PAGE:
BRADENTON, Fla. — The Atlanta Falcons hope to seek proposals by the end of the month from companies interested in designing a new open-air stadium for the National Football League team.
The proposals would also provide firmer cost estimates for a new stadium, though a feasibility study earlier this year said it could cost up to $700 million.
The Falcons currently play home games on artificial turf in the enclosed Georgia Dome in downtown Atlanta, which was financed by the Georgia World Congress Center Authority.
The team has wanted to play outside the Dome for years, and now hopes to play in new digs by the 2017 season.
The GWCCA has discussed renovating the Dome. The team has said it prefers a new stadium.
“The Falcons have advised the Georgia World Congress Center Authority of their desire to issue a request for proposals for new open-air stadium designs; the purpose of the RFP is to help determine the vision, design and costs involved for the proposed stadium,” said authority spokesman Mark Geiger.
“Due to legal and functional concerns, it has not been determined how and when the RFP process will unfold,” he added.
The authority owns the Dome and sold $200 million of revenue bonds in 1990 for its construction.
The 1990 bonds were refunded in 2000 within the same final maturity for a more favorable interest rate, according to a state audit report earlier this year.
The Series 2000 bonds were insured by MBIA Insurance Corp., and required the Falcons to play in the Dome until the current bonds are paid off in 2020, according to bond documents.
The outstanding bonds, secured by a hotel tax that currently expires in 2050, have been callable at par plus accrued interest, in full or in part, since July 1.
The bonds, outstanding in the principal amount of $112.6 million, are now scheduled for full redemption on Nov. 29, according to a notice posted on the Municipal Securities Rulemaking Board’s EMMA website by the trustee, Bank of New York Mellon.
Sherrie Spinks, the GWCCA’s chief financial officer, said the agency received an offer from Wells Fargo to privately place the refunding bonds within existing maturities for debt service savings between $12 million and $14 million. The bonds will have a three-year par call feature, and no additional reserve requirement.
“The current debt has an average 5.5% interest rate and this [refunding] is looking to be 3.5%, so it is definitely going to save us some money on our debt,” she said. “It’s a great business decision because we can take advantage of low rates and hopefully pay off our bonds early.”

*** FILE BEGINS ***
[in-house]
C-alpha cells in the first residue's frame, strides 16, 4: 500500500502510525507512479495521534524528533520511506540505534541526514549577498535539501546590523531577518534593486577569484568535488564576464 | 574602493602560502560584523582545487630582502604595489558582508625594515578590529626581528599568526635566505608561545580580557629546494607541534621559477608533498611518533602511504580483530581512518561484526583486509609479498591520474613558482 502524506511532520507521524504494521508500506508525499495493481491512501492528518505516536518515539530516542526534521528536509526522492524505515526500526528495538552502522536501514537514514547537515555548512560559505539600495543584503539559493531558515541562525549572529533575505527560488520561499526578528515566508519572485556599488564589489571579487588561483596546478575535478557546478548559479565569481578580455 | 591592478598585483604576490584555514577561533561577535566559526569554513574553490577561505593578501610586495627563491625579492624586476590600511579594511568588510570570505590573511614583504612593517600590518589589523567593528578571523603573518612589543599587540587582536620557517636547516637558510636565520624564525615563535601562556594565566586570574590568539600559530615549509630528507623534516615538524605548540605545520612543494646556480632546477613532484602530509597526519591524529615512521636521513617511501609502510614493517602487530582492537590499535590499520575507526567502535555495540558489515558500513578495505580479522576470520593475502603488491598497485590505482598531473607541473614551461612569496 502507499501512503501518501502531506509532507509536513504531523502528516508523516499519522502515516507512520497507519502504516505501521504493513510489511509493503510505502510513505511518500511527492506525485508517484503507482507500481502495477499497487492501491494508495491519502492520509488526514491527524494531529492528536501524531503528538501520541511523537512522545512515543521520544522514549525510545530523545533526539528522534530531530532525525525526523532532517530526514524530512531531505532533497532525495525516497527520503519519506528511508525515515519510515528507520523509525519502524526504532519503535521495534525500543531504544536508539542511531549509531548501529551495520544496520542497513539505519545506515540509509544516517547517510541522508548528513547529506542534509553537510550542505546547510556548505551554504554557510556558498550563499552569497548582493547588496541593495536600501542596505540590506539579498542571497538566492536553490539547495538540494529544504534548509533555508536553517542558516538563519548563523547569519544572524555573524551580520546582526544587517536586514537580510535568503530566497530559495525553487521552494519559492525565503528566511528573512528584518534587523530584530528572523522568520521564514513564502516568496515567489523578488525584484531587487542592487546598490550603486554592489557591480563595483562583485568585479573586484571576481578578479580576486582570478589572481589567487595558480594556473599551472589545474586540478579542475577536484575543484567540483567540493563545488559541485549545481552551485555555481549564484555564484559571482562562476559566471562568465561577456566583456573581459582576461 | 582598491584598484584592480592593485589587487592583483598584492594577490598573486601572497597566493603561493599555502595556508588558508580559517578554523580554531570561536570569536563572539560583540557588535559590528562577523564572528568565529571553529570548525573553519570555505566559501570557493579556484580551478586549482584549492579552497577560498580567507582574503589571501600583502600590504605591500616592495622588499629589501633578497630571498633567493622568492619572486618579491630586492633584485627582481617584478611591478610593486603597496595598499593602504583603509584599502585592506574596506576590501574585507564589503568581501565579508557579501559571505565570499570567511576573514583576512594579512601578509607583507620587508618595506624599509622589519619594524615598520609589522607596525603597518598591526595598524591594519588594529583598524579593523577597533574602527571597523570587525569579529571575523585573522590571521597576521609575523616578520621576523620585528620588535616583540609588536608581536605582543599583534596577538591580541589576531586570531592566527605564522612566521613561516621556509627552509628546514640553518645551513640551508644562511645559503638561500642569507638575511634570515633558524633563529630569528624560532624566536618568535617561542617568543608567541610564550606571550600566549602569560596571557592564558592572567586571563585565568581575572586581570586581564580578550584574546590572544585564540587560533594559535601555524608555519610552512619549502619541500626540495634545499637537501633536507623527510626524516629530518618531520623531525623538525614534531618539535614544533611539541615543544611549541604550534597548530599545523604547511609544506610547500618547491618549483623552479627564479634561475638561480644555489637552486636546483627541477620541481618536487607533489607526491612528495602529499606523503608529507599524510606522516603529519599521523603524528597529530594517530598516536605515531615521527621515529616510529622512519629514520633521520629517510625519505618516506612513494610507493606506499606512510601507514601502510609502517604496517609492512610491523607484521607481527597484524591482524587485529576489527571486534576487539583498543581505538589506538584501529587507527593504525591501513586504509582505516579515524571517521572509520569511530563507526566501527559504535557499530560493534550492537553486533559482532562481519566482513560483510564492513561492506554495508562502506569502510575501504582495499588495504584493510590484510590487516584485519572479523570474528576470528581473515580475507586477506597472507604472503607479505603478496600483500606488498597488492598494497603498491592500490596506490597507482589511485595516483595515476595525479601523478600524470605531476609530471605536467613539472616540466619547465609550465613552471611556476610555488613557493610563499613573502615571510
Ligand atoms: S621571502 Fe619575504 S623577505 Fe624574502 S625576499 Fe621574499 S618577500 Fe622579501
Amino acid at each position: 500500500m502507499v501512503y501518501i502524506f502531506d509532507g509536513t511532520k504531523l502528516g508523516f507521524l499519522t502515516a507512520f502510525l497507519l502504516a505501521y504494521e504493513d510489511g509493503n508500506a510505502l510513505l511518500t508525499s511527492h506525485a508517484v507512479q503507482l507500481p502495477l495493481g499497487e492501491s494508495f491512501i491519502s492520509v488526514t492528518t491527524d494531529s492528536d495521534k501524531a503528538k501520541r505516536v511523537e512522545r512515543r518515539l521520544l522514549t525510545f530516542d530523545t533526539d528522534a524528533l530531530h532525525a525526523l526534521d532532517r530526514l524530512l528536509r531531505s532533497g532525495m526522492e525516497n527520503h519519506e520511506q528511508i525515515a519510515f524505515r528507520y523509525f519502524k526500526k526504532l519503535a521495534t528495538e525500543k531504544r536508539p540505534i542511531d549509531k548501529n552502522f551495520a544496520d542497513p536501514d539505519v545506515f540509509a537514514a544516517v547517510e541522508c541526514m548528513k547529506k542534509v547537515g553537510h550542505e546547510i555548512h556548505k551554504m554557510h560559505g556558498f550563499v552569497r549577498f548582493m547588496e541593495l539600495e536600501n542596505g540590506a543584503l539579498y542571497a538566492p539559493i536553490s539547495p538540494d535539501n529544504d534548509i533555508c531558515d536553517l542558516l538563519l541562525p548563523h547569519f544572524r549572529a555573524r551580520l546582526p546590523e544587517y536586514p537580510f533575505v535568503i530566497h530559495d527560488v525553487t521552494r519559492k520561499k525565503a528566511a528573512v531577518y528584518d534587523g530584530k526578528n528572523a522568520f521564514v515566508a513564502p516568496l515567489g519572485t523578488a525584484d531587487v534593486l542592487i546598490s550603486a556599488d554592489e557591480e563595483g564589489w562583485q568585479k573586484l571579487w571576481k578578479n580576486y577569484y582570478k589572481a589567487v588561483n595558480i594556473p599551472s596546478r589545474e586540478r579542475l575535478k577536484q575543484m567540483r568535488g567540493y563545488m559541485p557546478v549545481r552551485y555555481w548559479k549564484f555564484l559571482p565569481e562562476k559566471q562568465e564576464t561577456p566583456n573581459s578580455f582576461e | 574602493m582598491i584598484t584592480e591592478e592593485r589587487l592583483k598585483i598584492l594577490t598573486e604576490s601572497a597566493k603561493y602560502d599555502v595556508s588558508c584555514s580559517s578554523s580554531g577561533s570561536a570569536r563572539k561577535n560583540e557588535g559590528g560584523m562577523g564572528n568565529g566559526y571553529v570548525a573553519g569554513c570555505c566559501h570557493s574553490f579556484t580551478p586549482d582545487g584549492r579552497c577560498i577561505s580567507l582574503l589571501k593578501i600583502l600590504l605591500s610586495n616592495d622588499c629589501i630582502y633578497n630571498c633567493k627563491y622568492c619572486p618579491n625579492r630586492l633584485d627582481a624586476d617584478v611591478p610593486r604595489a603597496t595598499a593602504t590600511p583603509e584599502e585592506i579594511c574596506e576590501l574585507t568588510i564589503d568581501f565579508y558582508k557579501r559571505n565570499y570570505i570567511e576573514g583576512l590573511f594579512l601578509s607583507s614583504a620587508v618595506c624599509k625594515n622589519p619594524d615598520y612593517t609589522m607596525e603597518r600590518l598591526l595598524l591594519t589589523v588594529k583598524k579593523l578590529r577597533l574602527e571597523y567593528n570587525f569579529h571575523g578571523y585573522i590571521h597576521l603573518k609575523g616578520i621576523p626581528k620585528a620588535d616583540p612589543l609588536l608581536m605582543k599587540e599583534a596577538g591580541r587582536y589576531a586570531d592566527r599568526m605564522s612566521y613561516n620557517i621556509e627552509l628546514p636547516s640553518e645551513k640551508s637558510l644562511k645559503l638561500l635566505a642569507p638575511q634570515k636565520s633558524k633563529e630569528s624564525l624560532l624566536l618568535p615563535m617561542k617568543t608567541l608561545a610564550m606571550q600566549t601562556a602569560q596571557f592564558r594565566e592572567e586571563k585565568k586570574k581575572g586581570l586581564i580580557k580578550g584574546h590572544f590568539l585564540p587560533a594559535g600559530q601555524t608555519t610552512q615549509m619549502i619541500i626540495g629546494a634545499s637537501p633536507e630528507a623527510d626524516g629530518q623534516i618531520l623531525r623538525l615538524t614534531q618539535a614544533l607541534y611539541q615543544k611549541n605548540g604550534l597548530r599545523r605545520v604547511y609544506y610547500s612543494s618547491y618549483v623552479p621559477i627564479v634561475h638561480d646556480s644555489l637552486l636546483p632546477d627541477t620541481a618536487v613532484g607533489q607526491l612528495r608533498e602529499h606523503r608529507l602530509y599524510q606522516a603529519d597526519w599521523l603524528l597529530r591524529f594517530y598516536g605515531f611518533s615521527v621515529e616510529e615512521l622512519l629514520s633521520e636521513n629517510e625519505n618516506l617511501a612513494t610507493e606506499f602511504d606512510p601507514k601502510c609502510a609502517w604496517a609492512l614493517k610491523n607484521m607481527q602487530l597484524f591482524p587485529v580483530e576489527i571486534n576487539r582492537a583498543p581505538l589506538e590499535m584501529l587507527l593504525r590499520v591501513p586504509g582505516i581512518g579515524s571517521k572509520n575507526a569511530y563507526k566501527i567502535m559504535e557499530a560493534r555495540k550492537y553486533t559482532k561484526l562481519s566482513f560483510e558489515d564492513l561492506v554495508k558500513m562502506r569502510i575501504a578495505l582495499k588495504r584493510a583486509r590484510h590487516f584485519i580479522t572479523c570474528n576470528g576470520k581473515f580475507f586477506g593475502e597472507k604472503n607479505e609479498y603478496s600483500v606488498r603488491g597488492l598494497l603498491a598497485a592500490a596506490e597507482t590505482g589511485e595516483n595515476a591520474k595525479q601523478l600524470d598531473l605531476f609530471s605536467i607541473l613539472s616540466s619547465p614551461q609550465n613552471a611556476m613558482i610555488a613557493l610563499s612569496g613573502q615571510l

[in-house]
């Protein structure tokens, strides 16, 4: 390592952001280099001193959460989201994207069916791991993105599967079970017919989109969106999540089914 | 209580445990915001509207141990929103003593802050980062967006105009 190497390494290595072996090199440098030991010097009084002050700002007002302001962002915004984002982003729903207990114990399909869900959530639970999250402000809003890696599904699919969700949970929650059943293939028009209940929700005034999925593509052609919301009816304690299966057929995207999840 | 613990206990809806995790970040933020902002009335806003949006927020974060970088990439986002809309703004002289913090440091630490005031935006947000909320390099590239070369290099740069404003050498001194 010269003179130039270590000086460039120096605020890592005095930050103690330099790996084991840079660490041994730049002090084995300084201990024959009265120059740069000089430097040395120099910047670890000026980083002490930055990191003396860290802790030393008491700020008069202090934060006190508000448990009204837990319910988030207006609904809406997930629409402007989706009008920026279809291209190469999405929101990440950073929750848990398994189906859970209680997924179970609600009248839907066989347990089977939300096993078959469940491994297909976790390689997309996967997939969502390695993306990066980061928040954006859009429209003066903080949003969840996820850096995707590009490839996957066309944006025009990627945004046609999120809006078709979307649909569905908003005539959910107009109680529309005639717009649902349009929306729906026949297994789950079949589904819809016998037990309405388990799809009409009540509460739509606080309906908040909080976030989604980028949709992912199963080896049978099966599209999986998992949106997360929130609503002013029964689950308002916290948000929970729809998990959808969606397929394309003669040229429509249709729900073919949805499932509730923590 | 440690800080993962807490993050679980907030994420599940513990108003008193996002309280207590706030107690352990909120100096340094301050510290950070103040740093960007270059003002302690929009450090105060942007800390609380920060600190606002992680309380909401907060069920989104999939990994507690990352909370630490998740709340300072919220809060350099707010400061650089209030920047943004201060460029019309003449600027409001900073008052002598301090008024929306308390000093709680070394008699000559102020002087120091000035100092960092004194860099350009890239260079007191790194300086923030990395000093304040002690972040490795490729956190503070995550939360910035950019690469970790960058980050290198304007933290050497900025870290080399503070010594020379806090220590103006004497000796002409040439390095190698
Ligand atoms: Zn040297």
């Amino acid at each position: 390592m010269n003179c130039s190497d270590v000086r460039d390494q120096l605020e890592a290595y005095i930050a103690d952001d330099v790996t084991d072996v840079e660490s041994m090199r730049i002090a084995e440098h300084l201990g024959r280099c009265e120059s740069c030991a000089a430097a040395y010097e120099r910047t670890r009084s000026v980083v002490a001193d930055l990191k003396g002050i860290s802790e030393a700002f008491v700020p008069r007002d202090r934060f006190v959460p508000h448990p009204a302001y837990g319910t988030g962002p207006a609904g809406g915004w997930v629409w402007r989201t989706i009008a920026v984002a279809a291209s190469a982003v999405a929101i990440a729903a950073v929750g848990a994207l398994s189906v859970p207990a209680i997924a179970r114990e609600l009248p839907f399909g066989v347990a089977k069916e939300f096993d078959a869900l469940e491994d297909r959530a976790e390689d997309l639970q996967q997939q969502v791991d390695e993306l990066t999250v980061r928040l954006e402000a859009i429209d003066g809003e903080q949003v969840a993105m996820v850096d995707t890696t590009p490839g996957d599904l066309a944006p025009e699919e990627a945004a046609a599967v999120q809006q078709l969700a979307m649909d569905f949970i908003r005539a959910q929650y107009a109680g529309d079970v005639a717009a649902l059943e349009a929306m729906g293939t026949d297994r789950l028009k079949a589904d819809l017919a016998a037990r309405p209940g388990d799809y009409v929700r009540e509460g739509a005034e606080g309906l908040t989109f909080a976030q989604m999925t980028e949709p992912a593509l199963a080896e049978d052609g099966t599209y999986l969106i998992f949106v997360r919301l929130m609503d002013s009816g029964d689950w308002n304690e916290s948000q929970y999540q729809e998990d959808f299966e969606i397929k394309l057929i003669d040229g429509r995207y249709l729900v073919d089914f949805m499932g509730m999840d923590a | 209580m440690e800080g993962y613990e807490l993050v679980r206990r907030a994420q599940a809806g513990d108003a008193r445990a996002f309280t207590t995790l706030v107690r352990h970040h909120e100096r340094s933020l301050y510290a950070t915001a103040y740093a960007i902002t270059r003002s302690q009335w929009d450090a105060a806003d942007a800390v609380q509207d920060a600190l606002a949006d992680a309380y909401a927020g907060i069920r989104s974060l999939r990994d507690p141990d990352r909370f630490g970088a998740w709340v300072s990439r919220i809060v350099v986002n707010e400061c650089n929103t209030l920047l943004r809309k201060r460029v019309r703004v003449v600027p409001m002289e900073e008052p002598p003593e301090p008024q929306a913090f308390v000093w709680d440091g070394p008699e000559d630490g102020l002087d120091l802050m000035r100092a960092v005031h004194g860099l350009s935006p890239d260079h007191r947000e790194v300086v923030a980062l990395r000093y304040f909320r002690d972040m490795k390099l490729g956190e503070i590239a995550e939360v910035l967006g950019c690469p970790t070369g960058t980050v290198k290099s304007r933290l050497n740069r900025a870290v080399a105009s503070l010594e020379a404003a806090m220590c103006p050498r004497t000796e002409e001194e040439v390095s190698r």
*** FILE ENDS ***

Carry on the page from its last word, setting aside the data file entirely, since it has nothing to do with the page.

Spinks said the refunding will not provide the authority with additional bonding capacity, since it has a $200 million cap on the amount of debt it can have outstanding. The refunding will not release the Falcons from the team’s agreement to play in the Dome unless the refunding bonds are paid off early or the authority’s legislatively imposed cap on debt is removed.
Earlier this year, a bill that would have lifted the bond cap was vetoed by Gov. Nathan Deal. He said the measure did not give the state enough oversight.
If the authority’s refunding bonds are paid off before scheduled maturity in 2020, that could help the Falcons meet their goal of playing in a new stadium by 2017.
The new stadium, as described in a feasibility report earlier this year, would be in walking distance of the Dome and constructed on land owned by the authority.
In May, the GWCCA board directed staff to distribute an RFP to select a senior managing underwriter to assist with the financing related to the construction of a new stadium or renovation of the Dome.
According to authority documents, it’s contemplated that new-money bonds would be issued in 2014.
Because the authority is a state agency, it is required to seek approval from the Georgia State Finance Investment Commission, which participated in the process of selecting the underwriter.
The authority received underwriting proposals from Barclays Capital Inc., Citi, First Southwest Co., Goldman, Sachs & Co., JPMorgan, Loop Capital Markets LLC, Morgan Stanley, Raymond James & Associates Inc., Sterne, Agee & Leach Inc., SunTrust Robinson Humphrey Inc. and Wells Fargo.
Citi was selected to work on a plan of finance for the Falcons’ new facilities.
In addition to determining a more exact cost of building a new stadium, the authority and the team’s owner still must hammer out how much the Falcons will contribute to the project.
According to a feasibility study released earlier this year by Populous, an estimated $700 million stadium can be built on a 28-acre parcel north of the Dome.
The site currently is used for parking and staging large vehicles for Dome and convention events. That site may need to be relocated.
The feasibility study also examined the costs to operate and maintain the Dome over the next 20 years. It concluded that the multi-use facility would need between $35 million and $75 million in improvements to remain competitive for collegiate competitions, and championship and bowl games.
If an outdoor stadium is built, the new venue would seat 65,000, with the capability of expanding to 75,000 seats. It would have 7,500 club seats on the sideline and 111 suites of various sizes.
The Georgia Dome, one of the largest cable-supported facilities in the country, was built as a multi-purpose venue with 70,600 seats. It has been upgraded several times over the years.
At the half-way point in the 2011 pro-football season so far this year, the Falcons are 5 and 3. They are a half-game behind the New Orleans Saints in the NFC South division, which also plays in a domed stadium.
The Falcons are only the most recent player in the ongoing cycle of NFL stadium upgrades. The league’s newest facility is the $1.6 billion MetLife Stadium in New Jersey, which opened in 2010 as home to the New York Jets and New York Giants.